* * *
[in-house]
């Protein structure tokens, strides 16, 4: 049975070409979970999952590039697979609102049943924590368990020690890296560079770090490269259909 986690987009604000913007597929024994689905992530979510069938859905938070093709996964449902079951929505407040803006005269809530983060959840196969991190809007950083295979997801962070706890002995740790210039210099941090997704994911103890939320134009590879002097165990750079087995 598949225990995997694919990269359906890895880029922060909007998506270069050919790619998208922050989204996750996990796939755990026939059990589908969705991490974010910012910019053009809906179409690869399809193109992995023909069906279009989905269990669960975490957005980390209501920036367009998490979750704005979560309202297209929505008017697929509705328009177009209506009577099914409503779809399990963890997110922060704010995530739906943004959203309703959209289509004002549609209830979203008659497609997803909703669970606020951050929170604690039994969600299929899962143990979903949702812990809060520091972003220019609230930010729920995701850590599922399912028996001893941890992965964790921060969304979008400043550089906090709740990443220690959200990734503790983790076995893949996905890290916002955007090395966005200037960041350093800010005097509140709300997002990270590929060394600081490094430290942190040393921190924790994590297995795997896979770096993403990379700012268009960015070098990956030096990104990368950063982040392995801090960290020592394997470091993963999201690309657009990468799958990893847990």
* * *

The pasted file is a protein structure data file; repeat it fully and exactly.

[in-house]
């Protein structure tokens, strides 16, 4: 049975070409979970999952590039697979609102049943924590368990020690890296560079770090490269259909 986690987009604000913007597929024994689905992530979510069938859905938070093709996964449902079951929505407040803006005269809530983060959840196969991190809007950083295979997801962070706890002995740790210039210099941090997704994911103890939320134009590879002097165990750079087995 598949225990995997694919990269359906890895880029922060909007998506270069050919790619998208922050989204996750996990796939755990026939059990589908969705991490974010910012910019053009809906179409690869399809193109992995023909069906279009989905269990669960975490957005980390209501920036367009998490979750704005979560309202297209929505008017697929509705328009177009209506009577099914409503779809399990963890997110922060704010995530739906943004959203309703959209289509004002549609209830979203008659497609997803909703669970606020951050929170604690039994969600299929899962143990979903949702812990809060520091972003220019609230930010729920995701850590599922399912028996001893941890992965964790921060969304979008400043550089906090709740990443220690959200990734503790983790076995893949996905890290916002955007090395966005200037960041350093800010005097509140709300997002990270590929060394600081490094430290942190040393921190924790994590297995795997896979770096993403990379700012268009960015070098990956030096990104990368950063982040392995801090960290020592394997470091993963999201690309657009990468799958990893847990």